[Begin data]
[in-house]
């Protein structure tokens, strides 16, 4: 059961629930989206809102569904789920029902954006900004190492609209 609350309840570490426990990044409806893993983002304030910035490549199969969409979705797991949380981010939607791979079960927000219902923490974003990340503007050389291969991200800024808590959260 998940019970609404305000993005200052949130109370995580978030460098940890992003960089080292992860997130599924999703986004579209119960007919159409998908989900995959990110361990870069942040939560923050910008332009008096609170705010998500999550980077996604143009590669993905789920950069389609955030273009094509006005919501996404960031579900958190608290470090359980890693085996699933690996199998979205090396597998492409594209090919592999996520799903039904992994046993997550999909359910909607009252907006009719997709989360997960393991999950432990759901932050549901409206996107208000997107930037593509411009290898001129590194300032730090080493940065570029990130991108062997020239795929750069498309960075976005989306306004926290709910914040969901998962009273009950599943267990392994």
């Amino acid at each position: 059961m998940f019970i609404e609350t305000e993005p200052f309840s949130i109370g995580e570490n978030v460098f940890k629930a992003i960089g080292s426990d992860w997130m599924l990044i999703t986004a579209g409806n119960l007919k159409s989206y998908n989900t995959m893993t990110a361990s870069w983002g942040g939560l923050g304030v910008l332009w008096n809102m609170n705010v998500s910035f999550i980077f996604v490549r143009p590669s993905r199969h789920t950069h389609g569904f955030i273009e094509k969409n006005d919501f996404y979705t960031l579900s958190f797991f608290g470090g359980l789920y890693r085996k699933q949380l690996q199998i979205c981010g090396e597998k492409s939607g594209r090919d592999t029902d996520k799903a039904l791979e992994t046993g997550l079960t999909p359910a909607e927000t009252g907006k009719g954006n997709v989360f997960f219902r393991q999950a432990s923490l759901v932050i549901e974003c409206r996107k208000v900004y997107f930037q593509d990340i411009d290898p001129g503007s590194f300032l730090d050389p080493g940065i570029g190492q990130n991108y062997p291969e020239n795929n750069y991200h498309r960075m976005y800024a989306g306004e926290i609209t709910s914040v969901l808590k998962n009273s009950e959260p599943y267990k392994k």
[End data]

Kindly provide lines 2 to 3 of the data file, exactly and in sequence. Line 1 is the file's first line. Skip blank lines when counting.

């Protein structure tokens, strides 16, 4: 059961629930989206809102569904789920029902954006900004190492609209 609350309840570490426990990044409806893993983002304030910035490549199969969409979705797991949380981010939607791979079960927000219902923490974003990340503007050389291969991200800024808590959260 998940019970609404305000993005200052949130109370995580978030460098940890992003960089080292992860997130599924999703986004579209119960007919159409998908989900995959990110361990870069942040939560923050910008332009008096609170705010998500999550980077996604143009590669993905789920950069389609955030273009094509006005919501996404960031579900958190608290470090359980890693085996699933690996199998979205090396597998492409594209090919592999996520799903039904992994046993997550999909359910909607009252907006009719997709989360997960393991999950432990759901932050549901409206996107208000997107930037593509411009290898001129590194300032730090080493940065570029990130991108062997020239795929750069498309960075976005989306306004926290709910914040969901998962009273009950599943267990392994």
């Amino acid at each position: 059961m998940f019970i609404e609350t305000e993005p200052f309840s949130i109370g995580e570490n978030v460098f940890k629930a992003i960089g080292s426990d992860w997130m599924l990044i999703t986004a579209g409806n119960l007919k159409s989206y998908n989900t995959m893993t990110a361990s870069w983002g942040g939560l923050g304030v910008l332009w008096n809102m609170n705010v998500s910035f999550i980077f996604v490549r143009p590669s993905r199969h789920t950069h389609g569904f955030i273009e094509k969409n006005d919501f996404y979705t960031l579900s958190f797991f608290g470090g359980l789920y890693r085996k699933q949380l690996q199998i979205c981010g090396e597998k492409s939607g594209r090919d592999t029902d996520k799903a039904l791979e992994t046993g997550l079960t999909p359910a909607e927000t009252g907006k009719g954006n997709v989360f997960f219902r393991q999950a432990s923490l759901v932050i549901e974003c409206r996107k208000v900004y997107f930037q593509d990340i411009d290898p001129g503007s590194f300032l730090d050389p080493g940065i570029g190492q990130n991108y062997p291969e020239n795929n750069y991200h498309r960075m976005y800024a989306g306004e926290i609209t709910s914040v969901l808590k998962n009273s009950e959260p599943y267990k392994k």